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Fox host defends congressman’s ’shakedown’ comment

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Congressman Joe Barton hasn’t had many defenders since his apologized to the CEO of BP at a Congressional hearing on Thursday. But Fox Business Network host Stuart Varney believes the Texas Republican had a valid point in describing White House pressure for BP to establish a $20 billion escrow fund as a government “shakedown.”

“In that White House meeting,” Varney dramatically told the hosts of Fox & Friends on Friday, “reportedly Vice President Biden says, ‘Pay up or else we’ll bring the full court press of the United States government to bear on you and you will pay.'”

“It bypasses the courts,” Varney added. “Liability claims should go through the courts. This time they didn’t.”

As it happens, a fear of precisely the kind of prolonged litigation that occurred after the Exxon Valdez oil spill in 1989 was one of the major considerations prompting the creation of the escrow fund. Last week, the Huffington Post’s Sam Stein wrote, “The lessons of the Exxon Valdez disaster have made members of Congress increasingly insecure about the promises made by BP to cover the total cost of the damage it’s caused in the Gulf of Mexico.”

“Sen. Byron Dorgan (D-N.D.) told the Huffington Post that he wants the oil giant to sign a pledge committing itself to covering economic damages that would be legally binding,” Stein continued. “Doing so would fulfill the promises BP has already made, the North Dakota Democrat argued. It would also effectively remove the possibility that the company could drag out questions of liability through decades of litigation — much like Exxon did following its spill in Alaskan waters.”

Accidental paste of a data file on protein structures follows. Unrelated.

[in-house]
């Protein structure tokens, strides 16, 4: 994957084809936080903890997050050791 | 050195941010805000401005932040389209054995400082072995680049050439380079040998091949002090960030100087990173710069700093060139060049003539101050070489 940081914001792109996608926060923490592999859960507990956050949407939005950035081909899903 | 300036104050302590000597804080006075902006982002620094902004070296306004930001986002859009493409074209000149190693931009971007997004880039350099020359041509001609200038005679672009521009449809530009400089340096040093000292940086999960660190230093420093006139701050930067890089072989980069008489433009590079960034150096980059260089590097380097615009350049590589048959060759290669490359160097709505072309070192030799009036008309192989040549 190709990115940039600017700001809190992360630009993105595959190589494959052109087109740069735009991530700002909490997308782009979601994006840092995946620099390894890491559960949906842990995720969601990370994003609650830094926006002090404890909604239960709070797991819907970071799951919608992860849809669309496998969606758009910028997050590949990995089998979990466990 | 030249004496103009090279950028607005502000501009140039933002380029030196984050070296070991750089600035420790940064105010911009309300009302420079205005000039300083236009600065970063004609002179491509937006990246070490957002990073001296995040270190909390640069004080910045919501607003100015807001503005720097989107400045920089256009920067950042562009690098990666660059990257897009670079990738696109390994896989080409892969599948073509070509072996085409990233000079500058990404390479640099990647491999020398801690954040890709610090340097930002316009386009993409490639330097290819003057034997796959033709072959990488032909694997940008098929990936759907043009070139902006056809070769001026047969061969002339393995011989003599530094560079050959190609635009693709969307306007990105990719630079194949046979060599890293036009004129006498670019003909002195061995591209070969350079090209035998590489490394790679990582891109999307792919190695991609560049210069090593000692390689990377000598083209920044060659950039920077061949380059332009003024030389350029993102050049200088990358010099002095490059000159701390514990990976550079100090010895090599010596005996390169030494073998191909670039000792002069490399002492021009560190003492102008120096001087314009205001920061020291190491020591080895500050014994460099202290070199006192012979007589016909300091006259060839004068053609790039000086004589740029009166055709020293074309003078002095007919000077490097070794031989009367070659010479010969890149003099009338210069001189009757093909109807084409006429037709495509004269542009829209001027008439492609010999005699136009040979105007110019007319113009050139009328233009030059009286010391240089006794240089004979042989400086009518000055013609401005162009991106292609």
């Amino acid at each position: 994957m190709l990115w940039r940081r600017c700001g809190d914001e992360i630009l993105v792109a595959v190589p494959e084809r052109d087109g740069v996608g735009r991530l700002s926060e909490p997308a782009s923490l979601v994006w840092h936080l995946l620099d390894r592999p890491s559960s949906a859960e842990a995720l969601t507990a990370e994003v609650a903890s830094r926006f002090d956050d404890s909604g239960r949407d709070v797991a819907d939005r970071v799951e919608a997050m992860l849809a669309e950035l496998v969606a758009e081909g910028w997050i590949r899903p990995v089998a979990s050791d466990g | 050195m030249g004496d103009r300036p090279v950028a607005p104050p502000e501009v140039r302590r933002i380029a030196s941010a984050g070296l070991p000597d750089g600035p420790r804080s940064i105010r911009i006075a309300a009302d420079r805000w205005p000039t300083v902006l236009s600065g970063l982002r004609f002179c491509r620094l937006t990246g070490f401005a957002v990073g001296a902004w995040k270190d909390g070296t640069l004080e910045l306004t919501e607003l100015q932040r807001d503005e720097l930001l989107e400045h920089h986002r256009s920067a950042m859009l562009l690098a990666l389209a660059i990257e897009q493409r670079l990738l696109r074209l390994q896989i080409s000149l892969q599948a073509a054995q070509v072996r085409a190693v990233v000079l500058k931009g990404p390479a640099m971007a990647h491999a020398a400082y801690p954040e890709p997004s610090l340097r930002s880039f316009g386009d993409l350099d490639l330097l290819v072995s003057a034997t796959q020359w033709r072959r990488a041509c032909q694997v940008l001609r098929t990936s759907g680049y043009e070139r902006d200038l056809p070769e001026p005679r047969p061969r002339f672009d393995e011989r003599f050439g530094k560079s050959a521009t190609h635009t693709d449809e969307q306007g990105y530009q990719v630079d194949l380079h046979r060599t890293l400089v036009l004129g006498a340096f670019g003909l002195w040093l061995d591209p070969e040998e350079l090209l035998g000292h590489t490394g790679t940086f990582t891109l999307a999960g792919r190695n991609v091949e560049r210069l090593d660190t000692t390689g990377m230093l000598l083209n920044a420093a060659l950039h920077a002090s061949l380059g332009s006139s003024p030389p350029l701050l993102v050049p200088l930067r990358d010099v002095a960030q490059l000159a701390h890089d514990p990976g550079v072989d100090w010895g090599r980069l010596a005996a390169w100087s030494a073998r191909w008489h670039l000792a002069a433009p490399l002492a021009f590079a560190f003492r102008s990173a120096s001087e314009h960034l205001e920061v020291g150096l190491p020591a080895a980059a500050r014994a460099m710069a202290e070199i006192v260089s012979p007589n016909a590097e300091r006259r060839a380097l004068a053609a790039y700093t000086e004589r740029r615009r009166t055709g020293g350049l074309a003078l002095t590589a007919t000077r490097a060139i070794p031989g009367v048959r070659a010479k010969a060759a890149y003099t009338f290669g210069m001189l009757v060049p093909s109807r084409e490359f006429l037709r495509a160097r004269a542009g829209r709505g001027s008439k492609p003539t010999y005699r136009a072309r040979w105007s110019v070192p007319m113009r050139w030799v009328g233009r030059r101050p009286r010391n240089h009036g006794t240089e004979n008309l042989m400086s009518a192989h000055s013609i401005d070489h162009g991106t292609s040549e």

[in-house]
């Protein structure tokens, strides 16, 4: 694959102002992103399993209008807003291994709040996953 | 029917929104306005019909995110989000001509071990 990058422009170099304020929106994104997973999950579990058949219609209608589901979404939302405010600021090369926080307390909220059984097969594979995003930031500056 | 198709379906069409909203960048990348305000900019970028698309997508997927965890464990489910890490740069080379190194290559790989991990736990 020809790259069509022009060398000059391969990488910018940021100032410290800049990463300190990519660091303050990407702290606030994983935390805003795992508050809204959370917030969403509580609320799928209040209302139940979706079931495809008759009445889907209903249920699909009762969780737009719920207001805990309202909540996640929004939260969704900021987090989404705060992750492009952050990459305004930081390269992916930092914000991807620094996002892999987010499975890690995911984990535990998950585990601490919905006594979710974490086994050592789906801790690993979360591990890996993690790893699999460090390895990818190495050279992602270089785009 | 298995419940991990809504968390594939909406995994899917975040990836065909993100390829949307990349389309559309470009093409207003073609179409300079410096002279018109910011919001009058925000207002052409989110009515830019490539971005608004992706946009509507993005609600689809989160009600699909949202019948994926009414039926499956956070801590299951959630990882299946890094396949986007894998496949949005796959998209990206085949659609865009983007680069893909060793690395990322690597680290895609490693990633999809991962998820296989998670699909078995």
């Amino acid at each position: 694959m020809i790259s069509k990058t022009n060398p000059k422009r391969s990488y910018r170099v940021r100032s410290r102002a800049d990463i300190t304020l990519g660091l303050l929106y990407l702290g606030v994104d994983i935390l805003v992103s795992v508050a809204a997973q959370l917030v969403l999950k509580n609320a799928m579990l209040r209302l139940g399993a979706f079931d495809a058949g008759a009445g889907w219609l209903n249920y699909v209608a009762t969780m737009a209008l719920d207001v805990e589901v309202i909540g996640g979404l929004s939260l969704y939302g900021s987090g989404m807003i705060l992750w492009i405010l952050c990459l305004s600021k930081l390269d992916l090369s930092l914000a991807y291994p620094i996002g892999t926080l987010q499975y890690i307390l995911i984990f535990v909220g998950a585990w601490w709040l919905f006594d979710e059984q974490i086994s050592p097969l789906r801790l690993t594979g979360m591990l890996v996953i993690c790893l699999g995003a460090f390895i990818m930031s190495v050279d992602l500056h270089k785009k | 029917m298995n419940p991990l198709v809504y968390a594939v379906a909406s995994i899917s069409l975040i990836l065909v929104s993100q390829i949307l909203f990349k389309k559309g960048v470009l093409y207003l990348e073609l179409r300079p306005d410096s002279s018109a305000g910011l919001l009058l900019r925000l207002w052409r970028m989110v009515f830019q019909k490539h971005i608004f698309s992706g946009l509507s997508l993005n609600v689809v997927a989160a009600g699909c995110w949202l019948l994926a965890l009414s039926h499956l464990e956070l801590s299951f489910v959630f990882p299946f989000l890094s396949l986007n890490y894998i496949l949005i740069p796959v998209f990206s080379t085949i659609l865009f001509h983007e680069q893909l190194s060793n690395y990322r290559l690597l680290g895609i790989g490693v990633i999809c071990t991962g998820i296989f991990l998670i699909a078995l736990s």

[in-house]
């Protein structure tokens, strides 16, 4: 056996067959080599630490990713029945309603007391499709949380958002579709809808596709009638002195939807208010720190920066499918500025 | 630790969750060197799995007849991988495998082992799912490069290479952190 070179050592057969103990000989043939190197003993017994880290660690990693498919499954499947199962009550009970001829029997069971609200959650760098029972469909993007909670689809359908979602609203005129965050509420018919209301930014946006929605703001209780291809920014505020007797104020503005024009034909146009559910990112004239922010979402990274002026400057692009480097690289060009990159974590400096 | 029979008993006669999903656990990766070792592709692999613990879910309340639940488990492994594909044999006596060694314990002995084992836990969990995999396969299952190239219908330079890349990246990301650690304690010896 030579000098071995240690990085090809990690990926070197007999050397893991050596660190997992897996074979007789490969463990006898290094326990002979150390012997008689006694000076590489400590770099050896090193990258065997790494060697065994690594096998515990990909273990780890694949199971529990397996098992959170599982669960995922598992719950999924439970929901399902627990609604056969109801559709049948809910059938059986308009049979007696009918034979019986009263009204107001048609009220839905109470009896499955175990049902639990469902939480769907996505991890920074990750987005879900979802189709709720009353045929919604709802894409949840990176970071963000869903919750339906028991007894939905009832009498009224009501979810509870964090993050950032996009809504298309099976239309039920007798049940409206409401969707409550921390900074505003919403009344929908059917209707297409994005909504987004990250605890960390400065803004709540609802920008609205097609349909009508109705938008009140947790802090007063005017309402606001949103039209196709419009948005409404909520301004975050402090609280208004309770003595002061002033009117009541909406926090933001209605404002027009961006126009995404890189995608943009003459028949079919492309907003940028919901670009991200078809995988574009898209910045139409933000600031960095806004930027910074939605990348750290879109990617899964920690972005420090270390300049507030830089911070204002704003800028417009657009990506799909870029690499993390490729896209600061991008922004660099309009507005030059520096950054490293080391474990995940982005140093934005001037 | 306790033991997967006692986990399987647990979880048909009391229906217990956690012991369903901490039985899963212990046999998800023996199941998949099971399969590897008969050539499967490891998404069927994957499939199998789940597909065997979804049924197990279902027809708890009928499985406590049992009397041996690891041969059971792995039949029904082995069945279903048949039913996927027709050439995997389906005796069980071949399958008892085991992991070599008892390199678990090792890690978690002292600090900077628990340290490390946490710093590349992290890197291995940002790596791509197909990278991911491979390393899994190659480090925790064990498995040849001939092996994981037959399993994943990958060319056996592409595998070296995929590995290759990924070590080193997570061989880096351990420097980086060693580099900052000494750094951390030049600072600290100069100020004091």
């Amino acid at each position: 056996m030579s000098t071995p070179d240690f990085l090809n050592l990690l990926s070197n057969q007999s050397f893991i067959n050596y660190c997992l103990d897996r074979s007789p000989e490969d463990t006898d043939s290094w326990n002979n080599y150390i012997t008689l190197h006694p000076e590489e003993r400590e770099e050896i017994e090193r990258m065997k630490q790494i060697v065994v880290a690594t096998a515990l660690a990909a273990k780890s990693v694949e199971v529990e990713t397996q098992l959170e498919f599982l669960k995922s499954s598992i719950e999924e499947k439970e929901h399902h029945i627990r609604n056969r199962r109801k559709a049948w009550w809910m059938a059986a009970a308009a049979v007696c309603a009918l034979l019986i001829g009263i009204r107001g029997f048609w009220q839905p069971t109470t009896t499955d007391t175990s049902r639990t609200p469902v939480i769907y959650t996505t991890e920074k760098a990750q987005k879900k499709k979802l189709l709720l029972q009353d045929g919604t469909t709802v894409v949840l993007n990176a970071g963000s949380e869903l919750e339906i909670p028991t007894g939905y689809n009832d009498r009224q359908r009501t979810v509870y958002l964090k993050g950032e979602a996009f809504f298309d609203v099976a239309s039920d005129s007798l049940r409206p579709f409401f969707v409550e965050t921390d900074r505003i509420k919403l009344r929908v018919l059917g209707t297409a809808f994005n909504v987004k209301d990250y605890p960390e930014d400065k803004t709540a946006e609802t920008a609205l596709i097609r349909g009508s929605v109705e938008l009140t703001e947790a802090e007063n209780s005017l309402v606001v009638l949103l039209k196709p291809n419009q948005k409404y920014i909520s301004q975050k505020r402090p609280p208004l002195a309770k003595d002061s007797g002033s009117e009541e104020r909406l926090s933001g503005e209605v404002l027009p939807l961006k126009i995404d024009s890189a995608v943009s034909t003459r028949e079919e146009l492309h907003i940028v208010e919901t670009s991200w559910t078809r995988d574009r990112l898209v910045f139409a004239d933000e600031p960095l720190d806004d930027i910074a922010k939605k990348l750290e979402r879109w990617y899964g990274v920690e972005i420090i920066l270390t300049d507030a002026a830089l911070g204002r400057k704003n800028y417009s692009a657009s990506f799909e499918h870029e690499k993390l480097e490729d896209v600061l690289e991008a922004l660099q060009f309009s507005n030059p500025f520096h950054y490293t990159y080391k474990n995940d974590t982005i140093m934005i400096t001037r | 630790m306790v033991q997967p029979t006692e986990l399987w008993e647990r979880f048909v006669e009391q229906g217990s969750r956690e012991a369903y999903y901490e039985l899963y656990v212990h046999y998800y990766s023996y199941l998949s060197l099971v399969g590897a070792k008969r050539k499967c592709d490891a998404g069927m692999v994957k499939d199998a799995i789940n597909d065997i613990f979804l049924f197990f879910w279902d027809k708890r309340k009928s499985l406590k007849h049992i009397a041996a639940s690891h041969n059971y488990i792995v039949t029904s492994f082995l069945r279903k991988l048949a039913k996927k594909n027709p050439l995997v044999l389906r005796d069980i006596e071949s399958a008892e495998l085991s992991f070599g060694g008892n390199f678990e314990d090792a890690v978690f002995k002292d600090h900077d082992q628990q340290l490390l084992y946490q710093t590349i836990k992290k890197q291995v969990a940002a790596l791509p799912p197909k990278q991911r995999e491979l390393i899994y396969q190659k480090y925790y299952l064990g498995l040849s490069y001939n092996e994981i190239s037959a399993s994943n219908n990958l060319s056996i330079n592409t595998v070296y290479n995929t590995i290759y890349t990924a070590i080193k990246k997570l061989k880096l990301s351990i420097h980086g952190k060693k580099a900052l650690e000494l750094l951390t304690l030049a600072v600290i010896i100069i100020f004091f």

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Varney, however, appeared to see no motivation for the escrow fund besides political posturing by a federal government that has been unable to deal with BP’s disaster. “The administration wins politically by beating up on BP and taking $20 billion off them,” he stated indignantly. “It also diverts attention from the administration’s own failure to clean up this mess.”

Beyond that, Varney sees in the fund a threat of creeping socialism.

“What happens if BP can’t come up with this $20 billion?” he asked. “Let’s suppose that the administration does, indeed, drive them into bankruptcy. … Essentially, BP becomes nationalized, because part of this $20 billion deal is, ‘If you can’t pay, we get your assets.’ … That $20 billion deal essentially contained a lien on BP North America. Collateral. If you don’t pay, we get the pipeline.”

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Varney’s nightmare scenario does not appear highly likely to occur. Currently, BP appears in online listings as having $240.64 billion in assets, ranking second in its industry only to Exxon Mobil, and its profits for the first quarter of 2010 were $6 billion. Although speculation was rife ten days ago that the Gulf disaster might drive BP into bankruptcy, analysts quickly concluded that BP has the financial flexibility to deal with its liabilities unless “we’re still talking about this in 2011 and the price tag has reached $75 billion or $100 billion.”